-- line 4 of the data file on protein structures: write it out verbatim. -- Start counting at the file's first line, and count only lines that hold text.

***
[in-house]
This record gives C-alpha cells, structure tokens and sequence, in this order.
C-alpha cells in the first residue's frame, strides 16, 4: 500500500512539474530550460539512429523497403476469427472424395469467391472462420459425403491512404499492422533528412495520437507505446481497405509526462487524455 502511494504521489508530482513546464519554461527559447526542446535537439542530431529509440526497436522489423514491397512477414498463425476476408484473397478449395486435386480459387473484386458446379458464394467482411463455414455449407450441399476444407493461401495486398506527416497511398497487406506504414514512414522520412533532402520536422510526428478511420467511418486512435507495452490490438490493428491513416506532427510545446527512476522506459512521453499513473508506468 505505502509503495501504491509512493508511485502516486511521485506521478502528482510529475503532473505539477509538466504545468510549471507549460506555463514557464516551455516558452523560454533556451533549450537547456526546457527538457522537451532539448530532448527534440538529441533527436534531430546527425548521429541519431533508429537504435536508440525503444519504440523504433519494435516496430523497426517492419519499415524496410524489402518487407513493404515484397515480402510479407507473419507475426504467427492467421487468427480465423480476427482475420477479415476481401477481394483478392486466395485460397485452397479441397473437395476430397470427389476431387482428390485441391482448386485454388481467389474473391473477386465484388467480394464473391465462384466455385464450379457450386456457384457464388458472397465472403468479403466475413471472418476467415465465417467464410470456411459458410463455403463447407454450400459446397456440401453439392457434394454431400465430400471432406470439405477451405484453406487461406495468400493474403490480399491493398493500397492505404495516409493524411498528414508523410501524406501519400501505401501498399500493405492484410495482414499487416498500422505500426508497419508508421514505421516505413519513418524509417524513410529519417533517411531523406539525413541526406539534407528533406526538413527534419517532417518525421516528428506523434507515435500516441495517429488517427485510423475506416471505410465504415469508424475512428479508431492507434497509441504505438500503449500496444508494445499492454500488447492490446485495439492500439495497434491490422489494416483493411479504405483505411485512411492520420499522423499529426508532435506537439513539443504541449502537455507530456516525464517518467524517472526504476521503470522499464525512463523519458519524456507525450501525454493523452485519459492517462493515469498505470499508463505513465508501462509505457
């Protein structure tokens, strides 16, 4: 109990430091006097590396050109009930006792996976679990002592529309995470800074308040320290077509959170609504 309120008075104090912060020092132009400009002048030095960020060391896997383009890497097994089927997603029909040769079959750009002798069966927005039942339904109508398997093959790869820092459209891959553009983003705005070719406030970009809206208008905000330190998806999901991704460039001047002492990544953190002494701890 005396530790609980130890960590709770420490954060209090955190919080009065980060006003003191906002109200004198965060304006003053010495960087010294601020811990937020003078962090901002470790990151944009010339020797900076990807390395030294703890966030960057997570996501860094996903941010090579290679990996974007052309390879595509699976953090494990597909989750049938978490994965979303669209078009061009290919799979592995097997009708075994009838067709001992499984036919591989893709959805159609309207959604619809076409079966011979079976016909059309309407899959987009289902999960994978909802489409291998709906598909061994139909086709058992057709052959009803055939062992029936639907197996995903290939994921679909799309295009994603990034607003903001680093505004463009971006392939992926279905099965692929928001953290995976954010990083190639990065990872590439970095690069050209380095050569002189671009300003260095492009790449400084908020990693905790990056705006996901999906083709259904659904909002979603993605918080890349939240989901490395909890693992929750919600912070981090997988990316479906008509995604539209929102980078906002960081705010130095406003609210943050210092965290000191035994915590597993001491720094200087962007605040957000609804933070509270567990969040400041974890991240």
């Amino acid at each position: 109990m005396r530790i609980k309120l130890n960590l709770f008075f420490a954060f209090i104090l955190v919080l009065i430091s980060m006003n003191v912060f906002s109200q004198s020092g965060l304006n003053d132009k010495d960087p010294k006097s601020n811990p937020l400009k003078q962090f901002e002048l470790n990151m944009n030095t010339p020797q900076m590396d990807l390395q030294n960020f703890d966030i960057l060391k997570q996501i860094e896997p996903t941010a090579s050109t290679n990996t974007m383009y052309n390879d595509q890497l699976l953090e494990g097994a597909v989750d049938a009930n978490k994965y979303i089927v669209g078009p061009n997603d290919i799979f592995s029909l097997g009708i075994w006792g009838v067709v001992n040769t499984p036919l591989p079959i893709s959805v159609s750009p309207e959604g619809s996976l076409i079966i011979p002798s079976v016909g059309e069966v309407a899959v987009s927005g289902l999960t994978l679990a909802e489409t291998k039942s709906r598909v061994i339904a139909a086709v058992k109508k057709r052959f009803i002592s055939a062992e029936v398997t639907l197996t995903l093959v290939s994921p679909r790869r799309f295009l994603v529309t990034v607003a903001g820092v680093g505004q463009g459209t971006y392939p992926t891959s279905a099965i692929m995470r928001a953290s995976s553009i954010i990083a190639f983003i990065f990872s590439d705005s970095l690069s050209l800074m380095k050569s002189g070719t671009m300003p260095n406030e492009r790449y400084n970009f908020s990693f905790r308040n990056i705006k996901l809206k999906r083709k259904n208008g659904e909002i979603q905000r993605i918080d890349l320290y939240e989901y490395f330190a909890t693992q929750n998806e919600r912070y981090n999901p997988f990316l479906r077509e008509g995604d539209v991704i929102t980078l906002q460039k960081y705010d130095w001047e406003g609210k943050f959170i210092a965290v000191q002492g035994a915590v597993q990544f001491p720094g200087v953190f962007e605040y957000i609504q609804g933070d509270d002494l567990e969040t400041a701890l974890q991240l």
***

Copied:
């Protein structure tokens, strides 16, 4: 109990430091006097590396050109009930006792996976679990002592529309995470800074308040320290077509959170609504 309120008075104090912060020092132009400009002048030095960020060391896997383009890497097994089927997603029909040769079959750009002798069966927005039942339904109508398997093959790869820092459209891959553009983003705005070719406030970009809206208008905000330190998806999901991704460039001047002492990544953190002494701890 005396530790609980130890960590709770420490954060209090955190919080009065980060006003003191906002109200004198965060304006003053010495960087010294601020811990937020003078962090901002470790990151944009010339020797900076990807390395030294703890966030960057997570996501860094996903941010090579290679990996974007052309390879595509699976953090494990597909989750049938978490994965979303669209078009061009290919799979592995097997009708075994009838067709001992499984036919591989893709959805159609309207959604619809076409079966011979079976016909059309309407899959987009289902999960994978909802489409291998709906598909061994139909086709058992057709052959009803055939062992029936639907197996995903290939994921679909799309295009994603990034607003903001680093505004463009971006392939992926279905099965692929928001953290995976954010990083190639990065990872590439970095690069050209380095050569002189671009300003260095492009790449400084908020990693905790990056705006996901999906083709259904659904909002979603993605918080890349939240989901490395909890693992929750919600912070981090997988990316479906008509995604539209929102980078906002960081705010130095406003609210943050210092965290000191035994915590597993001491720094200087962007605040957000609804933070509270567990969040400041974890991240």